Wednesday, January 13, 2010

A minute for Haiti

If there is a country, at least in the Americas, that seems to be cursed it is Haiti which as you all know by now has been struck by a devastating earthquake. At this point it does not matter that the Haitian natural disasters are made worse through grinding poverty: hurricanes are worse there than any place in the Caribbean as poverty as done away with the once lush forest so people can cook delicacies such as dirt cookies. Sometimes one even wonders if the UN should not go back to the former Society of Nations system to create "mandates" over countries, to have them ruled for a decade or two by a group of foreign powers just to put some order, rebuild the basic infrastructure and create some jobs. Haiti today is the kind of place on earth where you cannot come up with any economical system that seems it could work out there.

It should not have been like that. Haiti did start well, if in a dramatic bloodbath. The first black rulers where able to build impressive castles, conquer next door country. But they also called themselves emperors. You might have forgotten it but the Dominican Republic was worse off than Haiti for a while, becoming a Haiti possession for a few years. And yet today Haiti is dirt poor while the Dominican Republic is an up and coming country where poor Haitian flee to get a shot at cleaning tourist toilets.

And even as it is dirt poor, people compete over Haiti control including Chavez.  And thus the curse of Haiti, petty and cheap little leaders fighting it off for power (not even for wealth anymore, besides the one they can skim from international help programs).  As a result a devastating earthquake because, well, construction codes cannot be enforced and even less afforded.

I shudder at what a 7.1 intensity earthquake will do to Caracas. Not only because of the shacks that will collapse but because we also know that the governmental response today will be way off what it should be. Look at simple things as electricity production and wonder what will happen when hospitals fill up with hundreds of earthquake victims.......

Thus we must offer to Haiti all the empathy and help we can, hoping that mother nature will spare us...


  1. sheik yer bouti4:36 PM

    Caracas is next

  2. sheik yer Bouti5:23 PM

    a wager.......I remember during the bombing of the Tora Bora caves some whack job "Scientist" in India claimed that the bombing was causing earthquakes in India...

    how much do you want to bet that El Mucho Macho Jefe Grande or one of his stooges will soon start to claim the US presence in the dutch islands is causing seismic instability in Venz?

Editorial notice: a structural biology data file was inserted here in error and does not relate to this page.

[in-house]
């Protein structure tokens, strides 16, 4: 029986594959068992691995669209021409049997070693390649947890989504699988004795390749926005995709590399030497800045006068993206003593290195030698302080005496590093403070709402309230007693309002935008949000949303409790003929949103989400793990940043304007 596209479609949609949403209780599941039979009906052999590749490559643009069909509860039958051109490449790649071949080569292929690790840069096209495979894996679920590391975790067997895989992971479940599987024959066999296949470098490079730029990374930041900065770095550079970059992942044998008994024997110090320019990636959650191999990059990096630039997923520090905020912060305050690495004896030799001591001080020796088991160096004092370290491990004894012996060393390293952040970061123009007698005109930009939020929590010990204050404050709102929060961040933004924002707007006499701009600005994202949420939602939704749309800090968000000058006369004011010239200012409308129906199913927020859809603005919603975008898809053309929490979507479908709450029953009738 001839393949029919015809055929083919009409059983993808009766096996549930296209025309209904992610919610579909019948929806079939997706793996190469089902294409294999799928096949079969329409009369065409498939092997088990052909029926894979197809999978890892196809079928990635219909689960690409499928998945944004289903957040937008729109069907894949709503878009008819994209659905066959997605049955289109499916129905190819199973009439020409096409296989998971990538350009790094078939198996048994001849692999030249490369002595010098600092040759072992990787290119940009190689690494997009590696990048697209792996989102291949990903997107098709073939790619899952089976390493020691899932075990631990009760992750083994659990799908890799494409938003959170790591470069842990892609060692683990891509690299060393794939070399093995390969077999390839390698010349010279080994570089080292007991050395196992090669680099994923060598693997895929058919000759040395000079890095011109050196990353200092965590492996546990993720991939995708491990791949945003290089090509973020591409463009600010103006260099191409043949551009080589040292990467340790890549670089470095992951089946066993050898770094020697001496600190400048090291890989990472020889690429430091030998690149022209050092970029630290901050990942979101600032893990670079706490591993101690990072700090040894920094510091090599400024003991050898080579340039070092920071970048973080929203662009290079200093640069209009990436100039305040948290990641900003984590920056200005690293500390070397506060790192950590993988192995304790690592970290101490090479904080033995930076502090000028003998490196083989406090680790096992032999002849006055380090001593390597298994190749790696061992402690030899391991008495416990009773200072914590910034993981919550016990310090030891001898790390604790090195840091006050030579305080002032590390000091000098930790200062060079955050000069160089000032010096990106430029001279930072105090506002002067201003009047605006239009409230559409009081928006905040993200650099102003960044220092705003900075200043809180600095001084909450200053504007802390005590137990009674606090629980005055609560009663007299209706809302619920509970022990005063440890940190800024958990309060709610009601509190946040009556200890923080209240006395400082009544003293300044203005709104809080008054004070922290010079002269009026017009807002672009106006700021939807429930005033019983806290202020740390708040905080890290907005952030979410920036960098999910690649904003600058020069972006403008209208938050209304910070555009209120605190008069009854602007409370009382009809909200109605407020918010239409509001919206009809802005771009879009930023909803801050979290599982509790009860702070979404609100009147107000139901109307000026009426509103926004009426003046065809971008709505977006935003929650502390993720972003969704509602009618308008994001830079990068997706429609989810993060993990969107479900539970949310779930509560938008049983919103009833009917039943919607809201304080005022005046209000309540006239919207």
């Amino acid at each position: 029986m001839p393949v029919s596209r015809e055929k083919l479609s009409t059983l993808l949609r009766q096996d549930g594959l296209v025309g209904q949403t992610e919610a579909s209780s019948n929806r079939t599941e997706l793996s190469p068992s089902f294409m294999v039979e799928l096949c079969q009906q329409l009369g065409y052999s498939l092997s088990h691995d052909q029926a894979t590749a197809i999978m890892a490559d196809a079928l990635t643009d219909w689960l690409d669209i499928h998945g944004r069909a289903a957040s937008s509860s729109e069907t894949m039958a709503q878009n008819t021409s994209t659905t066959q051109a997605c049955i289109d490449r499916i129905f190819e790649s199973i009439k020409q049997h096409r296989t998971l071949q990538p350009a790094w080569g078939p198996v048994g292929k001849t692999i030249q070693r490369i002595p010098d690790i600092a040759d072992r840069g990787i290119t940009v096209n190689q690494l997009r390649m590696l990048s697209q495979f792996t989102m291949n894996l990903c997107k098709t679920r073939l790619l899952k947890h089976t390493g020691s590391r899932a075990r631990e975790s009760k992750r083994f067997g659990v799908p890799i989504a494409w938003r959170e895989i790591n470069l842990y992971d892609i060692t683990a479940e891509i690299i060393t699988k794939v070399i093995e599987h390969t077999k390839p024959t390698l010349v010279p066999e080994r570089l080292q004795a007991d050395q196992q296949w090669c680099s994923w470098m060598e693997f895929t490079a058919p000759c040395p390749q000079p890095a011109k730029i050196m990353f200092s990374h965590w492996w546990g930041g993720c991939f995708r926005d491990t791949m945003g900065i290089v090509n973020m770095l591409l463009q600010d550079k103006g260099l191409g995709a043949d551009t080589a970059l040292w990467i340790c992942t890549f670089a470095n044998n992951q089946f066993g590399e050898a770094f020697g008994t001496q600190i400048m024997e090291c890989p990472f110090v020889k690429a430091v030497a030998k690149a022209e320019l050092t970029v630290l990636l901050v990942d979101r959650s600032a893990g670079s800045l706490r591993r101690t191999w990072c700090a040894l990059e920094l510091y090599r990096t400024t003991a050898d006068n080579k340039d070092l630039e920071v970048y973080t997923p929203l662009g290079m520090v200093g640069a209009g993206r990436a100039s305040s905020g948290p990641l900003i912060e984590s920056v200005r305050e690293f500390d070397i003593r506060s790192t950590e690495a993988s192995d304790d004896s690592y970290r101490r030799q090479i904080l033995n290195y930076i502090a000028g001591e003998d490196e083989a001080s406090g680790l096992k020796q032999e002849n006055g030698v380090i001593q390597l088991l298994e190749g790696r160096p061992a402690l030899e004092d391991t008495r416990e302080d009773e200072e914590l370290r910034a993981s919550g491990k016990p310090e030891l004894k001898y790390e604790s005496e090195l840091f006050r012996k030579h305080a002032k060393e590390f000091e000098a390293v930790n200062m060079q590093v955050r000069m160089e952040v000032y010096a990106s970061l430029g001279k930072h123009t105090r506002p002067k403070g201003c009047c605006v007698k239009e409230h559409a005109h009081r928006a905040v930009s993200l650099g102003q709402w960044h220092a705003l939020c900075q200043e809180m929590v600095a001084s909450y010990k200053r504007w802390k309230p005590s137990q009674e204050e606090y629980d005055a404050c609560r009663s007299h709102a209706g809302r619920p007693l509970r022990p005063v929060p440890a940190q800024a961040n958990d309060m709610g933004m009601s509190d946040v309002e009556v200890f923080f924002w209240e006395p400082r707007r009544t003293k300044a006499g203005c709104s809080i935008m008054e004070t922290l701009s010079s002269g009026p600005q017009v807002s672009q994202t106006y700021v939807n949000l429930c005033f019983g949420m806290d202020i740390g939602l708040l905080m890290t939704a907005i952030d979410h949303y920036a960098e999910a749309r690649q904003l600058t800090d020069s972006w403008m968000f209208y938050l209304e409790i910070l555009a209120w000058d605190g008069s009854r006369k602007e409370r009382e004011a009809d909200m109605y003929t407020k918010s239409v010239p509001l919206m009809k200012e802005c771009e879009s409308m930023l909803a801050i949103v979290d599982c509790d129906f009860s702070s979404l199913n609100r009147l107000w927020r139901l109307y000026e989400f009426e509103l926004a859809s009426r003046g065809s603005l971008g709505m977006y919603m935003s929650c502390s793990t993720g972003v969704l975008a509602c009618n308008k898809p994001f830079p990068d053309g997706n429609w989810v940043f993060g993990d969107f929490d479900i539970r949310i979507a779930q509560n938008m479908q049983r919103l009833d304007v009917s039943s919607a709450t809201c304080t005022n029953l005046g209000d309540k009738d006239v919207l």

3. Help Haitian children and families struck by this disaster. SOS Children’s Villages ( has been working on the ground in Haiti giving orphaned and abandoned children homes and education since 1979. SOS has a solid commitment to Haitian children through this disaster and beyond. Please visit to contribute to our relief effort.

  4. 1979 Boat People9:04 PM

    So far i have only heard/read that the imperialist U.S and the ALWAYS nice guy CANADA were quick to provide help to Haiti's earthquake disaster.

    Heck, where is the ALBA?

    Shouldn't ALBA help out its OBSERVER STATE?

    My heart goes out to all the Haitian.

  5. Daniel,

    This is an excellent book and has a lot of interesting information about Haiti versus Dom. Republic and many other places:
    After I read that book I thought more Venezuela is really going towards a collapse - with or without Hugo of Sabaneta - unless we do several very urgent things in the next 10 years or so. It won't get to Haiti levels, but colombia would be a dream.

  6. super mega terrible about Haiti

    I worry about earthquakes in Venezuela too.Am I wrong or is Caracas not overdue for one ? A friend of mine designed the CCT which is supposed to be earthquake proof.I asked him about Parque Central which is also supposedly earthquake proof.He told me that instead of collapsing Parque Central will just tip over sideways.

    Some consolation

  7. Roger2:58 AM

    I saw pictures of their hillside "Ranchos" collapsed and your right visions of Caracas came to mind.
    What also comes to mind is an engineering study that concluded that traditional construction of thatched sticks with mud-brick adobe that is seen in the Indian and Colonial buildings in LatAm had far fewer deaths than modern buildings in ranchos build with fired brick or cement block. The reason.... the latter was put together with no re-bar or other reinforcing to keep all the brick or blocks (and the roof) from collapsing on those inside. i don't have a l;ink but countries like Chile, Colombia and Peru have been trying to get people out of buildings like that for years.


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